Photo Information

Private First Class Fitz H. Lewis, 20, from Florence, S.C., and a multiplexer operator for the 6th Civil Affairs Group?s Civil-Military Operation Center in Husaybah, Iraq, checks the systems that make up the muliplexer. Lewis takes multiple streams of network and voice data, and turns it into a single stream of data for transmission.

Photo by Sgt. Stephen M. DeBoard

Florence, S.C., native takes shot from Husaybah, Iraq

28 Dec 2005 | Sgt. Stephen M. DeBoard

Private First Class Fitz H. Lewis, 20, from Florence, S.C., is a long way from the basketball courts of his high school, Camden Military Academy. Instead of draining three-pointers and practicing free throws for hours, he’s now taking a shot of a different kind – shooting streams of data from battle positions back to bases to establish clear communication.

“I’m a multiplexer operator. I take multiple streams of network and voice data, and turn it into a single stream of data for transmission,” he said, standing on the roof of a youth center in downtown Husaybah, Iraq, that 6th Civil Affairs Group uses as an operation center.

Lewis, assigned to 2nd Marine Division out of Marine Corps Base Camp Lejeune, N.C., deployed in support of 6th CAG in mid-November.

Lewis didn’t spend his youth lying awake dreaming of the day he could become a Marine. Instead, his days and nights were spent thinking about and practicing his first love: basketball.

“I was a varsity starter on my high school team,” he said.

With dreams of college hoops heavy on his mind, Lewis took the ACT after graduating from Camden Military Academy in 2003. He faced a small letdown.

“My score was good, but it wasn’t good enough where I could get into the type of college that would give me the chance to really hone my skills, like (University of South Carolina) or (University of North Carolina-Greensboro),” said Lewis.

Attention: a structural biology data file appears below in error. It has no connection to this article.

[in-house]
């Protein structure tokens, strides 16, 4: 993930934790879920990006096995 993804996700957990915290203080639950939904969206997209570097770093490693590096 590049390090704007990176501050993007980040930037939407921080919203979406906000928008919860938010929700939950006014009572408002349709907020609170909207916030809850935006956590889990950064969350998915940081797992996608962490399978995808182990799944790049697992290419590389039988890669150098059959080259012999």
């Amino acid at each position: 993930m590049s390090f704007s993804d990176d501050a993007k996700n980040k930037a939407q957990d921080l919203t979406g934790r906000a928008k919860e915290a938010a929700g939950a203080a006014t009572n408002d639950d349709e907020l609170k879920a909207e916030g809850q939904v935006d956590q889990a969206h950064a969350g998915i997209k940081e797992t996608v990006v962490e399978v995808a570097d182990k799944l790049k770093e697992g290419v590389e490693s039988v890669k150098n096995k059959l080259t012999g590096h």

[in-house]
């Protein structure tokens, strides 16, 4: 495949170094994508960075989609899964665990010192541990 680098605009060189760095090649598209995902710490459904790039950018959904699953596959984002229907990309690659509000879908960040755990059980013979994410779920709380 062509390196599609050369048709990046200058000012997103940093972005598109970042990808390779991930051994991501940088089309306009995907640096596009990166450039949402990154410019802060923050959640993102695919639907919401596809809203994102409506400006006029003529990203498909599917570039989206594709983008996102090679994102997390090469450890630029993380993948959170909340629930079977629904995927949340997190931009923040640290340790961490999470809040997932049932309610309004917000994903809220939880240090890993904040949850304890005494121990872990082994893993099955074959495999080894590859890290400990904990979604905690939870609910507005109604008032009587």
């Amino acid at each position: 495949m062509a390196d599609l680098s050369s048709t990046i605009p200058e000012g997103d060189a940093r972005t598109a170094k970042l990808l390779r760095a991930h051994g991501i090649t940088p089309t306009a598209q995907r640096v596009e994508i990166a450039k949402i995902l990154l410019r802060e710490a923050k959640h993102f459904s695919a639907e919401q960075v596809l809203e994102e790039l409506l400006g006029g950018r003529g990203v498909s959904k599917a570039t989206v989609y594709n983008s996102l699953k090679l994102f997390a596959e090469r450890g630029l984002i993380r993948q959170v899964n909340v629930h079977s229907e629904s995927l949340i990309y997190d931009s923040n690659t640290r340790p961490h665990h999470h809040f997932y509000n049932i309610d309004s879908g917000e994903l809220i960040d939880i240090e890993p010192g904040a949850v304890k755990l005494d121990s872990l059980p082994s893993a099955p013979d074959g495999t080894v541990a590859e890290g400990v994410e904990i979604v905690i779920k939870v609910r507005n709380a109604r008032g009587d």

So he aimed smaller. He applied and was accepted to Gilford University, a Division II school in South Carolina. Soon, however, the coursework became daunting.

“It just broke my back,” laughed Lewis. “Pretty soon I got a letter saying that because I had a C average, I wouldn’t get tuition assistance the next semester.”

He quickly realized he would be unable to pay for college, so he began looking at the military. Lewis didn’t have any trouble deciding on which branch to settle on.

“I was thinking about job security, and I knew the local fast-food place wouldn’t cut it,” he said. “I wanted to join the military, and join the hardest out there.”

Eventually he found himself with a black eagle, globe and anchor insignia clutched in his palm, and a career as a communications specialist ahead of him. But thoughts of college and a long-term career are still foremost in his mind.

“I’m going to school to work on my associate’s degree,” said Lewis. “I’ve got about 15 hours done so far and, as a matter of fact, I’ve got another one to turn in tomorrow for three more credits.”

What’s in his future?

“Actually, I’m thinking about journalism. What you can do with words, that’s the most powerful thing you can do,” he said.

Lewis’ dreams of seeing his name up in lights as a college basketball player may have diminished but he still does what he can to be on a winning team.

“I’ll always pick the best team if I can,” he said. “That’s why I’m a Marine.